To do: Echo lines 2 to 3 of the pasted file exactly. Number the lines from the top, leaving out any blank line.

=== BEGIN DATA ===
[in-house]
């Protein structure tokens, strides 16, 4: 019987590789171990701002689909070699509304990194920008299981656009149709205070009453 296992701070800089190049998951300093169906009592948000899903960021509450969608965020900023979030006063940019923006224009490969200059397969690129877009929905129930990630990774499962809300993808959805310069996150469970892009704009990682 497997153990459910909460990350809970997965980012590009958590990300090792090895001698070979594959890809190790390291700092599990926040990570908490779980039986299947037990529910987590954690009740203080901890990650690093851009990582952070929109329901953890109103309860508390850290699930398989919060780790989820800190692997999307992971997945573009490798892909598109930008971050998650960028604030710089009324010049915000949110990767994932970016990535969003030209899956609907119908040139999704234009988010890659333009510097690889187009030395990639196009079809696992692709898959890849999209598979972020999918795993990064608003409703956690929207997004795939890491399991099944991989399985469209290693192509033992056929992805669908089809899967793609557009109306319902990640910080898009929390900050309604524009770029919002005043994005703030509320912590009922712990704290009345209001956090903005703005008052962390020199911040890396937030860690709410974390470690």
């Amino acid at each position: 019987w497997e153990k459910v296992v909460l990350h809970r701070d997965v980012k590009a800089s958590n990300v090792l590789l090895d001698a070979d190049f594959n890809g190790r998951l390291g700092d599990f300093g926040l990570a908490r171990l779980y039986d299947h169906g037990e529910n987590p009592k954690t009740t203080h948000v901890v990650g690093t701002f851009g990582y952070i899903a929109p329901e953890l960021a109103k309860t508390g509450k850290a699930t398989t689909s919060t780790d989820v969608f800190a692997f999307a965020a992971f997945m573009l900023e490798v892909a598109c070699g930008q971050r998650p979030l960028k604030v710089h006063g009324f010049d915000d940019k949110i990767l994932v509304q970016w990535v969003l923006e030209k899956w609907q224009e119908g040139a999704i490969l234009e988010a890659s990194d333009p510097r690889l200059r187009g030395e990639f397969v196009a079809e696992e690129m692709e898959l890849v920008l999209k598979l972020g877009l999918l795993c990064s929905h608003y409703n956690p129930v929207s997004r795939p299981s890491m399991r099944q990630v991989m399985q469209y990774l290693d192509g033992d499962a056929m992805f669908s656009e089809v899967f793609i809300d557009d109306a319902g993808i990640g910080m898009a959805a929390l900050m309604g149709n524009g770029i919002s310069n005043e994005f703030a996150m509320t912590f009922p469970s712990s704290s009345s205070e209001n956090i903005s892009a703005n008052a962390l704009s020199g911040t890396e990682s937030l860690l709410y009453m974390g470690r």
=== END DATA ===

């Protein structure tokens, strides 16, 4: 019987590789171990701002689909070699509304990194920008299981656009149709205070009453 296992701070800089190049998951300093169906009592948000899903960021509450969608965020900023979030006063940019923006224009490969200059397969690129877009929905129930990630990774499962809300993808959805310069996150469970892009704009990682 497997153990459910909460990350809970997965980012590009958590990300090792090895001698070979594959890809190790390291700092599990926040990570908490779980039986299947037990529910987590954690009740203080901890990650690093851009990582952070929109329901953890109103309860508390850290699930398989919060780790989820800190692997999307992971997945573009490798892909598109930008971050998650960028604030710089009324010049915000949110990767994932970016990535969003030209899956609907119908040139999704234009988010890659333009510097690889187009030395990639196009079809696992692709898959890849999209598979972020999918795993990064608003409703956690929207997004795939890491399991099944991989399985469209290693192509033992056929992805669908089809899967793609557009109306319902990640910080898009929390900050309604524009770029919002005043994005703030509320912590009922712990704290009345209001956090903005703005008052962390020199911040890396937030860690709410974390470690």
């Amino acid at each position: 019987w497997e153990k459910v296992v909460l990350h809970r701070d997965v980012k590009a800089s958590n990300v090792l590789l090895d001698a070979d190049f594959n890809g190790r998951l390291g700092d599990f300093g926040l990570a908490r171990l779980y039986d299947h169906g037990e529910n987590p009592k954690t009740t203080h948000v901890v990650g690093t701002f851009g990582y952070i899903a929109p329901e953890l960021a109103k309860t508390g509450k850290a699930t398989t689909s919060t780790d989820v969608f800190a692997f999307a965020a992971f997945m573009l900023e490798v892909a598109c070699g930008q971050r998650p979030l960028k604030v710089h006063g009324f010049d915000d940019k949110i990767l994932v509304q970016w990535v969003l923006e030209k899956w609907q224009e119908g040139a999704i490969l234009e988010a890659s990194d333009p510097r690889l200059r187009g030395e990639f397969v196009a079809e696992e690129m692709e898959l890849v920008l999209k598979l972020g877009l999918l795993c990064s929905h608003y409703n956690p129930v929207s997004r795939p299981s890491m399991r099944q990630v991989m399985q469209y990774l290693d192509g033992d499962a056929m992805f669908s656009e089809v899967f793609i809300d557009d109306a319902g993808i990640g910080m898009a959805a929390l900050m309604g149709n524009g770029i919002s310069n005043e994005f703030a996150m509320t912590f009922p469970s712990s704290s009345s205070e209001n956090i903005s892009a703005n008052a962390l704009s020199g911040t890396e990682s937030l860690l709410y009453m974390g470690r």